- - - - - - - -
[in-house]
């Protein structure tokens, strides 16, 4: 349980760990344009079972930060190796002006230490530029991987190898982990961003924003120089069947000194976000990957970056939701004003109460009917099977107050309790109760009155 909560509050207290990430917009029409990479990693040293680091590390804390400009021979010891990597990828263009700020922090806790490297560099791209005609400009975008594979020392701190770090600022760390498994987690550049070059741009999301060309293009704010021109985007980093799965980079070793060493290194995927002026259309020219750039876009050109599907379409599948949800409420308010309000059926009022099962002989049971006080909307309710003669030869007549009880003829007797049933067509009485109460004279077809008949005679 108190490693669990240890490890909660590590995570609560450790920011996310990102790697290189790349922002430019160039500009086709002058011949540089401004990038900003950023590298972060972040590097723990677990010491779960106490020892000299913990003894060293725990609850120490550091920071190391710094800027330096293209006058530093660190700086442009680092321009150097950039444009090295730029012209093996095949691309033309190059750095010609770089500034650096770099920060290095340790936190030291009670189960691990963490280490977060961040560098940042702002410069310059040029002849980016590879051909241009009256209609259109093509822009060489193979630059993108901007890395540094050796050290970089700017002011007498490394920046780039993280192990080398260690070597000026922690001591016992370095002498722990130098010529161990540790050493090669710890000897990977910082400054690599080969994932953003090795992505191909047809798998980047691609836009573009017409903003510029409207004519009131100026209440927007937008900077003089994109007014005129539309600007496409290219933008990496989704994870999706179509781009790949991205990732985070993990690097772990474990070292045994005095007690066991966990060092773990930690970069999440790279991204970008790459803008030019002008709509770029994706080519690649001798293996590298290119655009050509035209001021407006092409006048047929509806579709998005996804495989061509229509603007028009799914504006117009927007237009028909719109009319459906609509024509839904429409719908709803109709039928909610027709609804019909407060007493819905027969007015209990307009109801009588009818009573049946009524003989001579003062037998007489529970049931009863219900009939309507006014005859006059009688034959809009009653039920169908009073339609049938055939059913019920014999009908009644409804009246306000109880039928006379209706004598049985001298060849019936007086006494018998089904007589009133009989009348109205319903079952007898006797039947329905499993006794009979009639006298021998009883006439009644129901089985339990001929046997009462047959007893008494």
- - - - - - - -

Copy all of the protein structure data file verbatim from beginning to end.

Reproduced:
[in-house]
């Protein structure tokens, strides 16, 4: 349980760990344009079972930060190796002006230490530029991987190898982990961003924003120089069947000194976000990957970056939701004003109460009917099977107050309790109760009155 909560509050207290990430917009029409990479990693040293680091590390804390400009021979010891990597990828263009700020922090806790490297560099791209005609400009975008594979020392701190770090600022760390498994987690550049070059741009999301060309293009704010021109985007980093799965980079070793060493290194995927002026259309020219750039876009050109599907379409599948949800409420308010309000059926009022099962002989049971006080909307309710003669030869007549009880003829007797049933067509009485109460004279077809008949005679 108190490693669990240890490890909660590590995570609560450790920011996310990102790697290189790349922002430019160039500009086709002058011949540089401004990038900003950023590298972060972040590097723990677990010491779960106490020892000299913990003894060293725990609850120490550091920071190391710094800027330096293209006058530093660190700086442009680092321009150097950039444009090295730029012209093996095949691309033309190059750095010609770089500034650096770099920060290095340790936190030291009670189960691990963490280490977060961040560098940042702002410069310059040029002849980016590879051909241009009256209609259109093509822009060489193979630059993108901007890395540094050796050290970089700017002011007498490394920046780039993280192990080398260690070597000026922690001591016992370095002498722990130098010529161990540790050493090669710890000897990977910082400054690599080969994932953003090795992505191909047809798998980047691609836009573009017409903003510029409207004519009131100026209440927007937008900077003089994109007014005129539309600007496409290219933008990496989704994870999706179509781009790949991205990732985070993990690097772990474990070292045994005095007690066991966990060092773990930690970069999440790279991204970008790459803008030019002008709509770029994706080519690649001798293996590298290119655009050509035209001021407006092409006048047929509806579709998005996804495989061509229509603007028009799914504006117009927007237009028909719109009319459906609509024509839904429409719908709803109709039928909610027709609804019909407060007493819905027969007015209990307009109801009588009818009573049946009524003989001579003062037998007489529970049931009863219900009939309507006014005859006059009688034959809009009653039920169908009073339609049938055939059913019920014999009908009644409804009246306000109880039928006379209706004598049985001298060849019936007086006494018998089904007589009133009989009348109205319903079952007898006797039947329905499993006794009979009639006298021998009883006439009644129901089985339990001929046997009462047959007893008494």